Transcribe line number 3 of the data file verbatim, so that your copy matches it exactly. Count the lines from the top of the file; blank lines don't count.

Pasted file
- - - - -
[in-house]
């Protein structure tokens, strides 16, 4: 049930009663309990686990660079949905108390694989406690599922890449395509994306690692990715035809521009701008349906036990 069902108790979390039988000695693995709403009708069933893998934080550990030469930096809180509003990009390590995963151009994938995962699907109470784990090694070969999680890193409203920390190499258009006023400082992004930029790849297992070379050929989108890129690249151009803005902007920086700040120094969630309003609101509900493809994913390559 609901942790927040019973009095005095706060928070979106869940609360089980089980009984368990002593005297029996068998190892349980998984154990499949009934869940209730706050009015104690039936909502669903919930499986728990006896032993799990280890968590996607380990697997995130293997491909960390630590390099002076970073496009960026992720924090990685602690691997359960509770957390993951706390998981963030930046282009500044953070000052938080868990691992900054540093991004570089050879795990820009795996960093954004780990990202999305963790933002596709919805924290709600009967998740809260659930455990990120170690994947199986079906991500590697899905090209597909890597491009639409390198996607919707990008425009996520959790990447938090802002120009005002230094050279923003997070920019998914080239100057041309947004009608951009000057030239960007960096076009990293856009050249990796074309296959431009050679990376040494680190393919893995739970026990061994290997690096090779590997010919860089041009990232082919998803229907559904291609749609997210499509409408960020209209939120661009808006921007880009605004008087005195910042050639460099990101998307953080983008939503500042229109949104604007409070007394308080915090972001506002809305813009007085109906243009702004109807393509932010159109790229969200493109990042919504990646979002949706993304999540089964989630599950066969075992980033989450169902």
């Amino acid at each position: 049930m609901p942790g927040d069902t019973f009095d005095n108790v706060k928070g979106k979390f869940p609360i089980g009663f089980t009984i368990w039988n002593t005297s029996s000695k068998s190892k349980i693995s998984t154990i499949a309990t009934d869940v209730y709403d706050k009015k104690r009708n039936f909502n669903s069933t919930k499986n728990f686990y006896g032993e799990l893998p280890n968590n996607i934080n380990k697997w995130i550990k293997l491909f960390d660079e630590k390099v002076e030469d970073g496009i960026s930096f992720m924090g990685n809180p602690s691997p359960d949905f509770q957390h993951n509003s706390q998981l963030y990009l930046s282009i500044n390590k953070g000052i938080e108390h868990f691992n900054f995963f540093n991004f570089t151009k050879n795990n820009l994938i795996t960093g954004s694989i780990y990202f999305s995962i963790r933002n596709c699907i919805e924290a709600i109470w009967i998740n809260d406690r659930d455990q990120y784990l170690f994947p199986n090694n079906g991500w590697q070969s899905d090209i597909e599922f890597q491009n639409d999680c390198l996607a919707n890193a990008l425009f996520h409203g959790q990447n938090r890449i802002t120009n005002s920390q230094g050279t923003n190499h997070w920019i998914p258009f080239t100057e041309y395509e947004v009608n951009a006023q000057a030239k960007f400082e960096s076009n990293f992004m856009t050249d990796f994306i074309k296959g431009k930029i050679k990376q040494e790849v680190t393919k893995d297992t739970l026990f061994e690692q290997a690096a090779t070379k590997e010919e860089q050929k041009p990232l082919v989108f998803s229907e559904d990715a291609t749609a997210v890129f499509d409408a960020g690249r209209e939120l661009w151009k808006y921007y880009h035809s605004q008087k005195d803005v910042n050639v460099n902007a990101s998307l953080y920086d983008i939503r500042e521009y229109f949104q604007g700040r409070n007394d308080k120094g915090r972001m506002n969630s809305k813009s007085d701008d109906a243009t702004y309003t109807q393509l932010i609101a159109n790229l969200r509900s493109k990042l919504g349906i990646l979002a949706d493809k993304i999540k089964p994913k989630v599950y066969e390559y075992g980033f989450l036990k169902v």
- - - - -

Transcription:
């Amino acid at each position: 049930m609901p942790g927040d069902t019973f009095d005095n108790v706060k928070g979106k979390f869940p609360i089980g009663f089980t009984i368990w039988n002593t005297s029996s000695k068998s190892k349980i693995s998984t154990i499949a309990t009934d869940v209730y709403d706050k009015k104690r009708n039936f909502n669903s069933t919930k499986n728990f686990y006896g032993e799990l893998p280890n968590n996607i934080n380990k697997w995130i550990k293997l491909f960390d660079e630590k390099v002076e030469d970073g496009i960026s930096f992720m924090g990685n809180p602690s691997p359960d949905f509770q957390h993951n509003s706390q998981l963030y990009l930046s282009i500044n390590k953070g000052i938080e108390h868990f691992n900054f995963f540093n991004f570089t151009k050879n795990n820009l994938i795996t960093g954004s694989i780990y990202f999305s995962i963790r933002n596709c699907i919805e924290a709600i109470w009967i998740n809260d406690r659930d455990q990120y784990l170690f994947p199986n090694n079906g991500w590697q070969s899905d090209i597909e599922f890597q491009n639409d999680c390198l996607a919707n890193a990008l425009f996520h409203g959790q990447n938090r890449i802002t120009n005002s920390q230094g050279t923003n190499h997070w920019i998914p258009f080239t100057e041309y395509e947004v009608n951009a006023q000057a030239k960007f400082e960096s076009n990293f992004m856009t050249d990796f994306i074309k296959g431009k930029i050679k990376q040494e790849v680190t393919k893995d297992t739970l026990f061994e690692q290997a690096a090779t070379k590997e010919e860089q050929k041009p990232l082919v989108f998803s229907e559904d990715a291609t749609a997210v890129f499509d409408a960020g690249r209209e939120l661009w151009k808006y921007y880009h035809s605004q008087k005195d803005v910042n050639v460099n902007a990101s998307l953080y920086d983008i939503r500042e521009y229109f949104q604007g700040r409070n007394d308080k120094g915090r972001m506002n969630s809305k813009s007085d701008d109906a243009t702004y309003t109807q393509l932010i609101a159109n790229l969200r509900s493109k990042l919504g349906i990646l979002a949706d493809k993304i999540k089964p994913k989630v599950y066969e390559y075992g980033f989450l036990k169902v």